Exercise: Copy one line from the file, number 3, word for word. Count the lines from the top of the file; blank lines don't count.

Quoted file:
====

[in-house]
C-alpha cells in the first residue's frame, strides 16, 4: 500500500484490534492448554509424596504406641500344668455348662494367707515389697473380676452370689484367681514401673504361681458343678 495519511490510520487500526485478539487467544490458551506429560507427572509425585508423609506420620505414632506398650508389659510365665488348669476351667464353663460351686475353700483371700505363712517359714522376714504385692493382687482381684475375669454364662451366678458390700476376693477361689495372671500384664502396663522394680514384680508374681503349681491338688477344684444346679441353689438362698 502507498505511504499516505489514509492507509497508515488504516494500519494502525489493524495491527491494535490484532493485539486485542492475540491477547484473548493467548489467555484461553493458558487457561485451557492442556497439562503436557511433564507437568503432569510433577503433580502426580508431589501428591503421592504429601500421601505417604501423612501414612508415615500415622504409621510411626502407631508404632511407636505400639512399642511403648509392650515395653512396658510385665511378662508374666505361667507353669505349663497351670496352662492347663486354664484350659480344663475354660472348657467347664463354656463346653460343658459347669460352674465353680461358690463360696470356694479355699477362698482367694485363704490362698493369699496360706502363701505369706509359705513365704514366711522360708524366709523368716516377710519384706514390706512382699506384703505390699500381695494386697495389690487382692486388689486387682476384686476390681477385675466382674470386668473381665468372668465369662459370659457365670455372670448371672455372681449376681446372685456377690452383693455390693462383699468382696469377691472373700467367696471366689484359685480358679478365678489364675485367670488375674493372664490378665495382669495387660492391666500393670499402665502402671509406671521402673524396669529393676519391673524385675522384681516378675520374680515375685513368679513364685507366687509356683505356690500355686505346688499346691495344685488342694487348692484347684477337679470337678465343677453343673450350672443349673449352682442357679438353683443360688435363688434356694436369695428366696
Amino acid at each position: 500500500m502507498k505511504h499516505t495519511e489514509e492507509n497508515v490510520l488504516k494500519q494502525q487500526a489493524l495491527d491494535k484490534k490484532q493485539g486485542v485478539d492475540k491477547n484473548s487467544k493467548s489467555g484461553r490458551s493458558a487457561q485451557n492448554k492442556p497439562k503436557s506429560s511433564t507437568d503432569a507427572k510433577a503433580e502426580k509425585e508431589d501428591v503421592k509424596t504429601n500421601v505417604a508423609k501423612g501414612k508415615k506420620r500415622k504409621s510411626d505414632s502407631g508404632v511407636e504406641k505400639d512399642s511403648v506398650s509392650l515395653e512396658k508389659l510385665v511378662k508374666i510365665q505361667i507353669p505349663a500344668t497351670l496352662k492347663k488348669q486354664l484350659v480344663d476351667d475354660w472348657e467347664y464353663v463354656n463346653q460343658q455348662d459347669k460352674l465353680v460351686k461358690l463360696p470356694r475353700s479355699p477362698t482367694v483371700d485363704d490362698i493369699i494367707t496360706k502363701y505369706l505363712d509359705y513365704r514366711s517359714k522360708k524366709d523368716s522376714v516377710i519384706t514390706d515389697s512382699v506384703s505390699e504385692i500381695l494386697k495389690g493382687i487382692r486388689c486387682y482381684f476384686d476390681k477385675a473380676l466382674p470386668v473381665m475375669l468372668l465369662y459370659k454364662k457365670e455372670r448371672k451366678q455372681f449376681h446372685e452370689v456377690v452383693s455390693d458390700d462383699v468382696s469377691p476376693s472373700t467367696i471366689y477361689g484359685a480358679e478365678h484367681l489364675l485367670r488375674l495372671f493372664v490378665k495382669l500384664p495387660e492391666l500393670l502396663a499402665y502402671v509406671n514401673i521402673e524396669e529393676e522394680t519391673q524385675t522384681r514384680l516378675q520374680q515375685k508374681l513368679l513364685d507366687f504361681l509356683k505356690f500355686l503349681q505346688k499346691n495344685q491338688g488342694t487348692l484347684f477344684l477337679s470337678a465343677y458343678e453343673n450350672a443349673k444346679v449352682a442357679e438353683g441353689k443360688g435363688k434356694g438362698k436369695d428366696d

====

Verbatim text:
Amino acid at each position: 500500500m502507498k505511504h499516505t495519511e489514509e492507509n497508515v490510520l488504516k494500519q494502525q487500526a489493524l495491527d491494535k484490534k490484532q493485539g486485542v485478539d492475540k491477547n484473548s487467544k493467548s489467555g484461553r490458551s493458558a487457561q485451557n492448554k492442556p497439562k503436557s506429560s511433564t507437568d503432569a507427572k510433577a503433580e502426580k509425585e508431589d501428591v503421592k509424596t504429601n500421601v505417604a508423609k501423612g501414612k508415615k506420620r500415622k504409621s510411626d505414632s502407631g508404632v511407636e504406641k505400639d512399642s511403648v506398650s509392650l515395653e512396658k508389659l510385665v511378662k508374666i510365665q505361667i507353669p505349663a500344668t497351670l496352662k492347663k488348669q486354664l484350659v480344663d476351667d475354660w472348657e467347664y464353663v463354656n463346653q460343658q455348662d459347669k460352674l465353680v460351686k461358690l463360696p470356694r475353700s479355699p477362698t482367694v483371700d485363704d490362698i493369699i494367707t496360706k502363701y505369706l505363712d509359705y513365704r514366711s517359714k522360708k524366709d523368716s522376714v516377710i519384706t514390706d515389697s512382699v506384703s505390699e504385692i500381695l494386697k495389690g493382687i487382692r486388689c486387682y482381684f476384686d476390681k477385675a473380676l466382674p470386668v473381665m475375669l468372668l465369662y459370659k454364662k457365670e455372670r448371672k451366678q455372681f449376681h446372685e452370689v456377690v452383693s455390693d458390700d462383699v468382696s469377691p476376693s472373700t467367696i471366689y477361689g484359685a480358679e478365678h484367681l489364675l485367670r488375674l495372671f493372664v490378665k495382669l500384664p495387660e492391666l500393670l502396663a499402665y502402671v509406671n514401673i521402673e524396669e529393676e522394680t519391673q524385675t522384681r514384680l516378675q520374680q515375685k508374681l513368679l513364685d507366687f504361681l509356683k505356690f500355686l503349681q505346688k499346691n495344685q491338688g488342694t487348692l484347684f477344684l477337679s470337678a465343677y458343678e453343673n450350672a443349673k444346679v449352682a442357679e438353683g441353689k443360688g435363688k434356694g438362698k436369695d428366696d